Mrs Octavia Spaetgens, born in Holland in October 1880, enjoyed good health until 1950 when, during a visit to Lourdes, she suffered her fist liver colic. This was repeated about a month later, accompanied by fever.
The doctors diagnosed 'Cholecystitis with calculi' (inflammation of the gall bladder and gall stones). They advised surgical intervention.
Mrs Spaetgens was admitted to hospital on August 27 1951 and a few days later underwent surgery and a cholecystectomy was performed. Forty calculi were extracted.
Three or four days after the operation the patient complained of violent abdominal pains accompanied by alimentary and digestive problems.
The patient developed pneumonia and later became jaundiced. Medical treatment was given and Mrs Spaetgens was discharged from the hospital on 1 November. At home medical treatment was continued and was efficacious until a few days before Christmas when the patient was re-admitted to Hospital with violent pains in the upper abdomen. In spite of treatment the pains, accompanied by fever, persisted and there was a serious decline in the patient's general condition.
A barium enema was performed and showed the presence of a downward displacement of the left colic flexure caused by a mass in the left hypochondrium. The mass was easily palpable, fixed and very painful. The doctors decided against surgical intervention on account of the patient's age and general condition. Mrs Spaetgens was discharged home in a serious state on 19 January 1952. The prognosis was unfavourable and limited in time.
At home the pains, the vomiting and general decline in the patient's condition continued. ON the third night, the patient's condition became critical; she was agitated and disturbed by continuous vomiting. During that night Mrs Spaetgens invoked the intercession of Fr Charles of St Andrew. She became immediately calmer; she felt suddenly cured. The vomiting ceased and the bowel activity became normal so there was no longer need for the frequent enemas. The patient began to eat normally, enjoying some fairly indigestible foods.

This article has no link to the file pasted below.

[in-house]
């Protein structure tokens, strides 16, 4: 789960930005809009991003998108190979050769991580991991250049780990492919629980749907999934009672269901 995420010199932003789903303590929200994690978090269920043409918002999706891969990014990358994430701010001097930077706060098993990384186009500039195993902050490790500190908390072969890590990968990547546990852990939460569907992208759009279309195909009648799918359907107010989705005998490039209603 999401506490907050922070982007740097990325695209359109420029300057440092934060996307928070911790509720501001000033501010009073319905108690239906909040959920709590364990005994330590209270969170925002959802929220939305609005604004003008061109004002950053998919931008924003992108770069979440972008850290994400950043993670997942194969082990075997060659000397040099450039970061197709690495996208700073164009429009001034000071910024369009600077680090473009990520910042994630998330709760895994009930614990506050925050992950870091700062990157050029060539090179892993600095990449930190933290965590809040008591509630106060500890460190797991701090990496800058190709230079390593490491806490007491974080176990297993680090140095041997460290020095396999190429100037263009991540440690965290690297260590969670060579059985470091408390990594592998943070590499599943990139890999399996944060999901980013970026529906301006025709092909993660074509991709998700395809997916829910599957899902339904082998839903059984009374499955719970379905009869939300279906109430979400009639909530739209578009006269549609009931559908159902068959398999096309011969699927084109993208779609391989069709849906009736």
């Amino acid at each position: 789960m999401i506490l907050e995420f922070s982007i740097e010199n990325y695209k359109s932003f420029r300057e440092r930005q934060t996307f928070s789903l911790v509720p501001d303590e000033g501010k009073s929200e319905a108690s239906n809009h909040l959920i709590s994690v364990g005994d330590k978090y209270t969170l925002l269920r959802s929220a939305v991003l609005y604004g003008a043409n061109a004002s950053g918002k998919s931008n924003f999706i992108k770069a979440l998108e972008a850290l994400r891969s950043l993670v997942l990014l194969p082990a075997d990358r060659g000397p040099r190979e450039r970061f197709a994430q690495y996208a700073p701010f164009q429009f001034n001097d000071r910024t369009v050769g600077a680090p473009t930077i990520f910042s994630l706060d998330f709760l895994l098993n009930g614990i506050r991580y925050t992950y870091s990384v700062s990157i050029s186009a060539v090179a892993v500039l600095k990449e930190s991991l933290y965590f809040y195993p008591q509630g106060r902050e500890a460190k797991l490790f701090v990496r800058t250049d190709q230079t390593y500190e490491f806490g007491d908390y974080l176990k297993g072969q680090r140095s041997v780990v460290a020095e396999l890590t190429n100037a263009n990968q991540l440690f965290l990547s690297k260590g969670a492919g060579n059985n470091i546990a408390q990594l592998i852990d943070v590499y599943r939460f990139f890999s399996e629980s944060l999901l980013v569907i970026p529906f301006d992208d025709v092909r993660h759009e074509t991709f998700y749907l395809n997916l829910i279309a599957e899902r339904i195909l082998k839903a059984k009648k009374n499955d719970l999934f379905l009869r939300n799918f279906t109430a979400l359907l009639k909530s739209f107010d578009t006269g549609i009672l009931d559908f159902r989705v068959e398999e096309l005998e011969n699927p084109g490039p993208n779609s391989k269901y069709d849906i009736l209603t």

Mrs Spaetgens' general condition began to improve. The doctors were informed a few days after this even occurred and were able to observe the progressive disappearance of the mass in the left hypochondrium. The lady died twenty-two years later at the age of ninety-four. She had no return of the symptoms.
Several doctors expressed their opinion as to what had occurred, but even when they felt able to explain the gradual disappearance of the mass in natural terms of reabsorption or drainage into the digestive tract, they were unanimous in considering the sudden restoration of the intestinal canalisation as an extraordinary event: 'Confirming the extraordinary nature, the cure came about rapidly, interrupting what had been the constantly unfavourable course of a state of ill-health which had lasted for months.'
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© Paul Francis Spencer, C.P. 2007 - all rights reserved
This biography, paper-published in 1988 at the time of Father Charles’ beatification, was how I became acquainted with the life of Father Charles. Although you will find the entire text at this site, I encourage you to look for the new paper edition of the book, which will be available in bookshops in mid-2007.